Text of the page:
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The Pain of Reformation


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Table of Contents

List of Figures Acknowledgments Introduction 1 Part 1: The Legend of Holiness 1. Reading Bleeding Trees: Th e Poetics of Other People's Pain 2. Spenser's Dark Materials: Representation in the Shadow of Christ Part II: The Legend of Temperance 3. On Not Defending Poetry: Spenser, Suff ering, and the Energy of Aff ect 4. Boy Toys and Liquid Joys: Pleasure and Power in the Bower of Bliss Part III: The Legend of Chastity 5. Vulnerable Subjects: Amoret's Agony, Britomart's Battle for Chastity 6. Damaged Gods: Adonis and the Pain of Allegory Conclusion Notes 000 Index 000

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The Pain of Reformation argues that Edmund Spenser's 1590 Faerie Queene examines emerging notions of vulnerability in Renaissance England.

About the Author

Joseph Campana is Alan Dugald McKillop Chair and Associate Professor at Rice University. He is the author of The Pain of Reformation: Spenser, Vulnerability, and the Ethics of Masculinity (Fordham, 2012), which won the South Central MLA Book Prize, and two collections of poetry, The Book of Faces (Graywolf, 2005) and Natural Selections (Iowa, 2012), which won the Iowa Poetry Prize. His essays have appeared in PMLA, Modern Philology, ELH, Shakespeare, Shakespeare Studies, and elsewhere. He is currently completing two studies, The Child's Two Bodies, which considers children and sovereignty in the works of Shakespeare, and Bee Tree Child, which explores scale, multiplicity, plasticity, and other new rubrics for calibrating the relationship between human and non-human worlds in the Renaissance.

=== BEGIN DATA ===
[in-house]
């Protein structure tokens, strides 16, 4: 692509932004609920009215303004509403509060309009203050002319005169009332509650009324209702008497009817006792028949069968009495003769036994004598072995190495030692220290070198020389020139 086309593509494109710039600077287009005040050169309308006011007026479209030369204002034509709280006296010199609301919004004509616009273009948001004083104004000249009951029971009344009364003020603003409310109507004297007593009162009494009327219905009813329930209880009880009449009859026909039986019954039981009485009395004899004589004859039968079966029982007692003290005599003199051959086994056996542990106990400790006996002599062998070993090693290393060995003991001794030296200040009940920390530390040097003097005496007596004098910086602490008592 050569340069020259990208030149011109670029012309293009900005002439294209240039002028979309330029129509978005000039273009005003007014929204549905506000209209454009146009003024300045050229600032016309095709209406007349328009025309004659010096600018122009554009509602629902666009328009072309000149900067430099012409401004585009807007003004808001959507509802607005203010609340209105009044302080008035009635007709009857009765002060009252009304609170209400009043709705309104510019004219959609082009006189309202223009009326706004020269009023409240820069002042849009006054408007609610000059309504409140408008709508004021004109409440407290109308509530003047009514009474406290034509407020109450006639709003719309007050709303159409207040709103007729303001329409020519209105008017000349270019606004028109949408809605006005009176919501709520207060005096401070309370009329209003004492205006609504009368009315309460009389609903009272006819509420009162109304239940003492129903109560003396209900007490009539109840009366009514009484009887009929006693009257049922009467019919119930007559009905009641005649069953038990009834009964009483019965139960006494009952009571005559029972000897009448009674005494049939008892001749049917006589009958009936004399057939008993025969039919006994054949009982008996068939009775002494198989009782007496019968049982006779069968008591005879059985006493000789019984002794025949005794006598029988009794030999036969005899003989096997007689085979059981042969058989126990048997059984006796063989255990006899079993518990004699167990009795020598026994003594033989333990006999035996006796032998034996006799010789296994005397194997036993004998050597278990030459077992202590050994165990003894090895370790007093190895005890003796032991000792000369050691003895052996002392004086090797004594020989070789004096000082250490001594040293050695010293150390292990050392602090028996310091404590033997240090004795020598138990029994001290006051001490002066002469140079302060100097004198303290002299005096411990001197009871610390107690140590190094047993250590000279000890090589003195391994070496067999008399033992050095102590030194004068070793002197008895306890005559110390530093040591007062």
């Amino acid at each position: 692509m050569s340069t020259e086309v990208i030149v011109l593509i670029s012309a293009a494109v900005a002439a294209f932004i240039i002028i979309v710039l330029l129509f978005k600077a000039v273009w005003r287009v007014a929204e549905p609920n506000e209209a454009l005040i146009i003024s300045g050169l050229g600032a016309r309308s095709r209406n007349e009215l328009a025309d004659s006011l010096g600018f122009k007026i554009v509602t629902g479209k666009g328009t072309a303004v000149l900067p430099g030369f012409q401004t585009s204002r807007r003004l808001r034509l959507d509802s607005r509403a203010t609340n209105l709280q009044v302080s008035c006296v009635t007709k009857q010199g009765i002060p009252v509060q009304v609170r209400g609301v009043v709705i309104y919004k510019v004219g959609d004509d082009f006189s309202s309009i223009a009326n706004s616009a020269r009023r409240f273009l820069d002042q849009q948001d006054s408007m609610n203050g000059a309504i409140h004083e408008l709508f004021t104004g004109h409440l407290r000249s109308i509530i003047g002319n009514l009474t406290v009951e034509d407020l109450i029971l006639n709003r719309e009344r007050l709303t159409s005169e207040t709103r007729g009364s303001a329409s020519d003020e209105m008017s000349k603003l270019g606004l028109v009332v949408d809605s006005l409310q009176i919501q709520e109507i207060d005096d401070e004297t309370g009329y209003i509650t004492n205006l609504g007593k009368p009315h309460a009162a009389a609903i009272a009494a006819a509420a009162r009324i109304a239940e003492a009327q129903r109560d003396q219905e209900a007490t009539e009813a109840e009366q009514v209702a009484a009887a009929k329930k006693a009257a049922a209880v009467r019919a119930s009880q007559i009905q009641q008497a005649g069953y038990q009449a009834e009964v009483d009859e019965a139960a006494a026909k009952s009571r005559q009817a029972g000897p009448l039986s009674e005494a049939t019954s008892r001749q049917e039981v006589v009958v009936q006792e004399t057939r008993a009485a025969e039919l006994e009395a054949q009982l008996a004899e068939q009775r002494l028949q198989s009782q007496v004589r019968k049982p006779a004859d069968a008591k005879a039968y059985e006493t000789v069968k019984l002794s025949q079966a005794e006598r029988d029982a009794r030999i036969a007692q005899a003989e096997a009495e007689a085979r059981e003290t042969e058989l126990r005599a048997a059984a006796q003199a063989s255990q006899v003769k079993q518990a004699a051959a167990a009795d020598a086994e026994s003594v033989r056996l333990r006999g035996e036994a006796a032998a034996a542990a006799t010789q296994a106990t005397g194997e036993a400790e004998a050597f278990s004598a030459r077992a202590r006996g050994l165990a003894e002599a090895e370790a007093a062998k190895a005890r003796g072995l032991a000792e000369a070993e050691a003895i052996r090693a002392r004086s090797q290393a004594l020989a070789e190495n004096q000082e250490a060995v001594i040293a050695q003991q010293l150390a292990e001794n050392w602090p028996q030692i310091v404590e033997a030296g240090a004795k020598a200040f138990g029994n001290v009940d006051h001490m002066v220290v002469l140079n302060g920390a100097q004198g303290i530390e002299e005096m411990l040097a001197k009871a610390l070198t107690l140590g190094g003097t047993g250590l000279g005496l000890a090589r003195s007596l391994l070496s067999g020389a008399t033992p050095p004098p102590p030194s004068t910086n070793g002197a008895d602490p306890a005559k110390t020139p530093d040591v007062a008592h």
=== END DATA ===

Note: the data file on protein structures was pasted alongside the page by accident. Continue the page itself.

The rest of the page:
"Campana makes a highly compelling case for his claims, and this accomplished and ambitious book will undoubtedly provoke a great deal of lively discussion for years to come."-Studies in English Literature, 1500-1900 "... This book will hearten anyone seeking an alternative to overly pious or hegemonic readings of 'The Faerie Queene'."- Renaissance Quarterly "Each chapter is a gem."- Choice "A brilliant, bold, generous, and moving book. Campana makes powerful contributions in ethics, gender and sexuality, and the narrative imagination in Spenser's Reformation culture."-Theresa Krier, Macalester College "This splendid book makes a fresh and original entry into the burgeoning criticism on Renaissance selfhood. Campana brilliantly links the motif of vulnerability to the social and physiological precariousness of early modern masculinity."-Michael Schoenfeldt, University of Michigan

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